Open Content images tend to be large in file-size. To avoid potential data charges from your carrier, we recommend making sure your device is connected to a Wi-Fi network before downloading.
This image is available for download, without charge, under the Getty's Open Content Program.
Not currently on view
Miniature from The Miracles of Our Lady
Tempera colors and gold paint on parchment
Leaf: 13.2 x 17.8 cm (5 3/16 x 7 in.)
This miniature originally appeared in a manuscript expressly created for Philip the Good, the duke of Burgundy that consists of a compilation of accounts of the miracles of the Virgin Mary. Philip was a highly successful political leader of his day as well as an important and influential patron of manuscript illumination. The witty scene illustrates a noblewoman's endeavor to deal with her husband's Christian mistress. In the chapel at right, the wife of the adulterous knight prays for the Virgin Mary to avenge her by punishing the mistress. However, Mary refuses the request on account of the adulteress's deep devotion to her. Subsequently when wife and mistress encounter one another in the street the mistress is so embarrassed--she falls to her knees--she promises to give up the husband. Meanwhile the wayward husband cowers behind the chapel. Given the duke's own serial philandering--he fathered several dozen children outside his marriage and relatively few within it--one cannot help but wonder how he responded to this moralizing tale.
The miniature is painted entirely in grey tones, a technique called grisaille, popular in the later Middle Ages. Despite the lack of color, the illuminator, Lieven van Lathem, vividly evokes the buildings and cobblestone streets of a prosperous Netherlands town such as Ghent where van Lathem, the court painter of Philip the Good, resided.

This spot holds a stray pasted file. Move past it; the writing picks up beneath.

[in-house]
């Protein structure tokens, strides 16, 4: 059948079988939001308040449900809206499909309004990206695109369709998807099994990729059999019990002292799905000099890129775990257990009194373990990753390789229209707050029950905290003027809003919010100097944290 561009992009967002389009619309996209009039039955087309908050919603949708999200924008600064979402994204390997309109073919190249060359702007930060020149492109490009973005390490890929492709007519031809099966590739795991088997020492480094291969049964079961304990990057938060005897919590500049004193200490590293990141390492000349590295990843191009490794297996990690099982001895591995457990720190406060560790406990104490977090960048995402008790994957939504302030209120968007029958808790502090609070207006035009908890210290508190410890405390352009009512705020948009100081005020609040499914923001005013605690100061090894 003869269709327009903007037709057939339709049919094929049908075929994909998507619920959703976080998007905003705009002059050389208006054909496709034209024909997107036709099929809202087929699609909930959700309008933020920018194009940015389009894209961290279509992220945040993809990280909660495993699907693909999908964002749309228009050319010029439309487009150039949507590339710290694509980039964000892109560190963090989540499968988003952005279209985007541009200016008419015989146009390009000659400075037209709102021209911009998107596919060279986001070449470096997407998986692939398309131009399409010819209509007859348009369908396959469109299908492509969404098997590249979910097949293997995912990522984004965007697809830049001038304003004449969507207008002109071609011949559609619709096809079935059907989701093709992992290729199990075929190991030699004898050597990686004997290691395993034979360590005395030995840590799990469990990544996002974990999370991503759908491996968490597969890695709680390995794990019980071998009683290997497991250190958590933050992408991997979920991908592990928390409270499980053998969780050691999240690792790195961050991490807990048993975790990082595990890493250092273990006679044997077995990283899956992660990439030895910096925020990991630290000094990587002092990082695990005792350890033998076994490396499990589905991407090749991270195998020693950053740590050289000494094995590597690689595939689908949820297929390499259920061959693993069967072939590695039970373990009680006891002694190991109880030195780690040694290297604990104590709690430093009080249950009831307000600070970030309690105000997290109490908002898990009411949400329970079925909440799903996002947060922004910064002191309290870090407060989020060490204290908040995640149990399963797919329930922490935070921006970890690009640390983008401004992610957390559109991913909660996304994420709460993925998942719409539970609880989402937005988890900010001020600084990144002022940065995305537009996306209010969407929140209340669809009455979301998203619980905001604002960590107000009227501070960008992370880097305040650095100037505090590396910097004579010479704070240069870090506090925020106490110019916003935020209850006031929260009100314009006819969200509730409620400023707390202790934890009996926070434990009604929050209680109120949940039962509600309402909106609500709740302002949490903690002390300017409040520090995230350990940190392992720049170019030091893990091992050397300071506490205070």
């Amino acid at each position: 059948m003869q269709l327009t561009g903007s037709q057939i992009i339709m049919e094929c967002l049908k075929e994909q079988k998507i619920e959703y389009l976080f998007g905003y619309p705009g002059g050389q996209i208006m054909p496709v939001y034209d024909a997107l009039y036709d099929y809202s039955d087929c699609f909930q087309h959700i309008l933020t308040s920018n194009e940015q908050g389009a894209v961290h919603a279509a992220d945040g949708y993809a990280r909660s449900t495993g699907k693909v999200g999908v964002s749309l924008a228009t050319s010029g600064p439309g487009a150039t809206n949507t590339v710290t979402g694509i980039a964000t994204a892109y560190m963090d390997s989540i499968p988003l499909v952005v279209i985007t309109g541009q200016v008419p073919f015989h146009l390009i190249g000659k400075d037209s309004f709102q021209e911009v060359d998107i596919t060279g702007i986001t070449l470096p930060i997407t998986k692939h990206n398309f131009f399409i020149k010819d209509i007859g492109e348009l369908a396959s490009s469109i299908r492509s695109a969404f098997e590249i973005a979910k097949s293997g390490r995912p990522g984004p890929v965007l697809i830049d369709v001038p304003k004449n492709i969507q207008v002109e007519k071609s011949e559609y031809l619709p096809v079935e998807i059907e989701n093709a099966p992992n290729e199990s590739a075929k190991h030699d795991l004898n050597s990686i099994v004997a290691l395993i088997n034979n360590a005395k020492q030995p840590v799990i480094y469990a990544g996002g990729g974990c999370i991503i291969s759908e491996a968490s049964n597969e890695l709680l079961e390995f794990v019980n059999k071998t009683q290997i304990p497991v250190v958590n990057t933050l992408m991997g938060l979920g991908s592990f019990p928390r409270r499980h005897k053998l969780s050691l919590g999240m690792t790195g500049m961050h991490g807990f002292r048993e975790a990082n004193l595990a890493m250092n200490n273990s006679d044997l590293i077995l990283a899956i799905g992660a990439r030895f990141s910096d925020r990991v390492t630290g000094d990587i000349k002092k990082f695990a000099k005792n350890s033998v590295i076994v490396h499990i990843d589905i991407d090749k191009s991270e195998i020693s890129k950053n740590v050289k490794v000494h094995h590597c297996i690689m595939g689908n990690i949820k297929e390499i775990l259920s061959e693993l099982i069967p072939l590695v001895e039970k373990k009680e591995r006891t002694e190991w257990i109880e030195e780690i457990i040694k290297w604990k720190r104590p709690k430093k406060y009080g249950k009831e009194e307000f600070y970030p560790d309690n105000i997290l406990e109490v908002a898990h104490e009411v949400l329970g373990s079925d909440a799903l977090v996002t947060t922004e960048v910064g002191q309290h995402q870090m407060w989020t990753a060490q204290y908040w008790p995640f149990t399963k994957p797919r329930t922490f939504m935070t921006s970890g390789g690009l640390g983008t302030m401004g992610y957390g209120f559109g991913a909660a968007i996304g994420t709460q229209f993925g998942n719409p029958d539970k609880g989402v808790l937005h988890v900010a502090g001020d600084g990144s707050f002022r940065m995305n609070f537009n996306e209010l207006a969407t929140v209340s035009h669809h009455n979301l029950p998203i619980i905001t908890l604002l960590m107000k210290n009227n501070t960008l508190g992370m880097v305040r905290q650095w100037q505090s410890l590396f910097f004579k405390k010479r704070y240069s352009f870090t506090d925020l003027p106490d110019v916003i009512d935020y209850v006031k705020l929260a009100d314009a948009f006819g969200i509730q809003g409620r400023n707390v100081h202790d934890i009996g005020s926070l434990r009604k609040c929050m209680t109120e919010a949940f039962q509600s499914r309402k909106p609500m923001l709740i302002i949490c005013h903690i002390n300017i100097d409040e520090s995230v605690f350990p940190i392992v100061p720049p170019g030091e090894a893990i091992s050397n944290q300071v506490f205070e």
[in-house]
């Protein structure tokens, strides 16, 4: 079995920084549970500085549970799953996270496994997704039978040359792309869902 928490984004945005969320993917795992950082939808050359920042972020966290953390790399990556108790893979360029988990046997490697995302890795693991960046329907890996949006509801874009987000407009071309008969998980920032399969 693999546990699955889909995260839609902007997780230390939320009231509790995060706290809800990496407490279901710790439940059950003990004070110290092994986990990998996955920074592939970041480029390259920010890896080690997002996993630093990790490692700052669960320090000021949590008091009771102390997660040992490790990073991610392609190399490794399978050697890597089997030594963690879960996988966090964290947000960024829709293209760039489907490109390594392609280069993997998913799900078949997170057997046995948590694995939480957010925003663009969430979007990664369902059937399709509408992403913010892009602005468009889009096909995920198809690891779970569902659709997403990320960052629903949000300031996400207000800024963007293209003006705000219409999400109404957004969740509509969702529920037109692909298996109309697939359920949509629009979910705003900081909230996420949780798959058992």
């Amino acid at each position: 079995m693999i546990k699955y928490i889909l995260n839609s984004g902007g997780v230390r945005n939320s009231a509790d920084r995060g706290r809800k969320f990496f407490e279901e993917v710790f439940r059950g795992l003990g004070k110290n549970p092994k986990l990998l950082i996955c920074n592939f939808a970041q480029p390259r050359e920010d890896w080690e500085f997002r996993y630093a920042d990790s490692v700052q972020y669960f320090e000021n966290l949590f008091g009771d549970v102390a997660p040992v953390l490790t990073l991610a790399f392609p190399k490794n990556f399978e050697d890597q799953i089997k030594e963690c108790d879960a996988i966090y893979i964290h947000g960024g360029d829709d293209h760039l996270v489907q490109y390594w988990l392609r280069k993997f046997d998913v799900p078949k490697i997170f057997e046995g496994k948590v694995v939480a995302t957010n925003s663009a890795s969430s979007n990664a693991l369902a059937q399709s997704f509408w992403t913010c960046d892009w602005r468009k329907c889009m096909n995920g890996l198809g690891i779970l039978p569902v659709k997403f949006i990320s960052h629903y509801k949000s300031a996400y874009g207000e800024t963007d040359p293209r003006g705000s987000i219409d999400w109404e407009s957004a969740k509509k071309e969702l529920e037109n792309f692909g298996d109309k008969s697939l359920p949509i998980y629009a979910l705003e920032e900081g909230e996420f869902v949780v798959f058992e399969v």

Building the Medieval World: Architecture in Illuminated Manuscripts (March 2 to May 16, 2010) (recto)
- The J. Paul Getty Museum at the Getty Center, (Los Angeles), March 2 to May 16, 2010
Illuminated Manuscripts from Belgium and the Netherlands (August 24, 2010 to February 6, 2011) (b: recto)
- The J. Paul Getty Museum at the Getty Center, (Los Angeles), August 24, 2010 to February 6, 2011
The Art of Devotion in the Middle Ages (August 28, 2012 to February 5, 2013) (recto)
- The J. Paul Getty Museum at the Getty Center, (Los Angeles), August 28, 2012 to February 5, 2013
Omont, Henri. Miracles de Notre-Dame (Paris: Berthaud, 1906), vol. 2.
Winkler, Friedrich. Die flämische Buchmalerei des XV. und XVI. Jahrhunderts (Leipzig: Verlag von E. A. Seemann, 1925), pp. 90, 193 [as by the Master of the Golden Fleece who today is recognized as Liévin van Lathem].
de Laborde, Alexandre. Les Miracles de Nostre-Dame (Paris, 1929), vol. 1, pp. 33-60 [as by the Master of the Golden Fleece]; vol. 2, pls. XIX-LXXXIV.
Gaspar, Camille, and Frederik Lyna. Philippe le Bon et ses Beaux Livres (Brussels, 1944), pp. 30-31, pls. XXVII-XXX.
Delaissé, Léon Marie Joseph. Le Siècle d'Or de la miniature Flamande: Le méçénat de Philippe le Bon, exh. cat. (Brussels: Palais des Beaux-Arts, 1959), no. 98, pl. 39 [as by Jean Tavernier under the influence of van Lathem].
Sciacca, Christine. Building the Medieval World (Los Angeles: J. Paul Getty Museum; London: The British Library, 2010), pp. 16-17, fig. 12.
Kren, Thomas. Illuminated Manuscripts from Belgium and the Netherlands in the J. Paul Getty Museum (Los Angeles: J. Paul Getty Museum, 2010), pp. 16-18, 37, 64, ill.